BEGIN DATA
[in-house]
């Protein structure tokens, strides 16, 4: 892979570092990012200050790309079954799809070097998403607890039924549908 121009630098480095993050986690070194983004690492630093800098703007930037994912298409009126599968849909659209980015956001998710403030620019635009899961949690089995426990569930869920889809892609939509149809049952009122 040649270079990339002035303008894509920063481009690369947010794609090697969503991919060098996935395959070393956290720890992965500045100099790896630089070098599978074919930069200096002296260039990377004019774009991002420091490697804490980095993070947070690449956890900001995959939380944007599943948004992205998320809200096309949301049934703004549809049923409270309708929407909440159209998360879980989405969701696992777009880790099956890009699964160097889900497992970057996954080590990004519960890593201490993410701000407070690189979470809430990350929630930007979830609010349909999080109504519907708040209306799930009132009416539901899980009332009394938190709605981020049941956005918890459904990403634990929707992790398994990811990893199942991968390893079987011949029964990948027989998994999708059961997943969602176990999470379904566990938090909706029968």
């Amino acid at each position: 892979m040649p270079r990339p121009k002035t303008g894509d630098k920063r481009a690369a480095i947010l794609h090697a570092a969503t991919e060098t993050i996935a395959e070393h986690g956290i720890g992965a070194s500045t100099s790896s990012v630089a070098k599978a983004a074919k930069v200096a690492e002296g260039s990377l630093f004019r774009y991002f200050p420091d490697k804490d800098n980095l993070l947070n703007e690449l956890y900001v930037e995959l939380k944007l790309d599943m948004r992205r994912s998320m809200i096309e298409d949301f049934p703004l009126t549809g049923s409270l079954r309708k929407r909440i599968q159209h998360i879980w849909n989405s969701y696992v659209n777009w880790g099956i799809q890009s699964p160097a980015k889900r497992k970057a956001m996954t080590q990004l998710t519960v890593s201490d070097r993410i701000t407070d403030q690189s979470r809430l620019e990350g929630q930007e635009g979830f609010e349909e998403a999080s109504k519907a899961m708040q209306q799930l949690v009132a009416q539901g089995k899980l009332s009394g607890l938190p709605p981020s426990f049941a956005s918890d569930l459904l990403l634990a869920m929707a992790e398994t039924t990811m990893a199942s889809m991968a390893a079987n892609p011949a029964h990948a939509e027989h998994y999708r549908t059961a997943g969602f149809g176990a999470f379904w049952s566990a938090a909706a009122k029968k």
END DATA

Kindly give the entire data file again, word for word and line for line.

[in-house]
């Protein structure tokens, strides 16, 4: 892979570092990012200050790309079954799809070097998403607890039924549908 121009630098480095993050986690070194983004690492630093800098703007930037994912298409009126599968849909659209980015956001998710403030620019635009899961949690089995426990569930869920889809892609939509149809049952009122 040649270079990339002035303008894509920063481009690369947010794609090697969503991919060098996935395959070393956290720890992965500045100099790896630089070098599978074919930069200096002296260039990377004019774009991002420091490697804490980095993070947070690449956890900001995959939380944007599943948004992205998320809200096309949301049934703004549809049923409270309708929407909440159209998360879980989405969701696992777009880790099956890009699964160097889900497992970057996954080590990004519960890593201490993410701000407070690189979470809430990350929630930007979830609010349909999080109504519907708040209306799930009132009416539901899980009332009394938190709605981020049941956005918890459904990403634990929707992790398994990811990893199942991968390893079987011949029964990948027989998994999708059961997943969602176990999470379904566990938090909706029968």
């Amino acid at each position: 892979m040649p270079r990339p121009k002035t303008g894509d630098k920063r481009a690369a480095i947010l794609h090697a570092a969503t991919e060098t993050i996935a395959e070393h986690g956290i720890g992965a070194s500045t100099s790896s990012v630089a070098k599978a983004a074919k930069v200096a690492e002296g260039s990377l630093f004019r774009y991002f200050p420091d490697k804490d800098n980095l993070l947070n703007e690449l956890y900001v930037e995959l939380k944007l790309d599943m948004r992205r994912s998320m809200i096309e298409d949301f049934p703004l009126t549809g049923s409270l079954r309708k929407r909440i599968q159209h998360i879980w849909n989405s969701y696992v659209n777009w880790g099956i799809q890009s699964p160097a980015k889900r497992k970057a956001m996954t080590q990004l998710t519960v890593s201490d070097r993410i701000t407070d403030q690189s979470r809430l620019e990350g929630q930007e635009g979830f609010e349909e998403a999080s109504k519907a899961m708040q209306q799930l949690v009132a009416q539901g089995k899980l009332s009394g607890l938190p709605p981020s426990f049941a956005s918890d569930l459904l990403l634990a869920m929707a992790e398994t039924t990811m990893a199942s889809m991968a390893a079987n892609p011949a029964h990948a939509e027989h998994y999708r549908t059961a997943g969602f149809g176990a999470f379904w049952s566990a938090a909706a009122k029968k």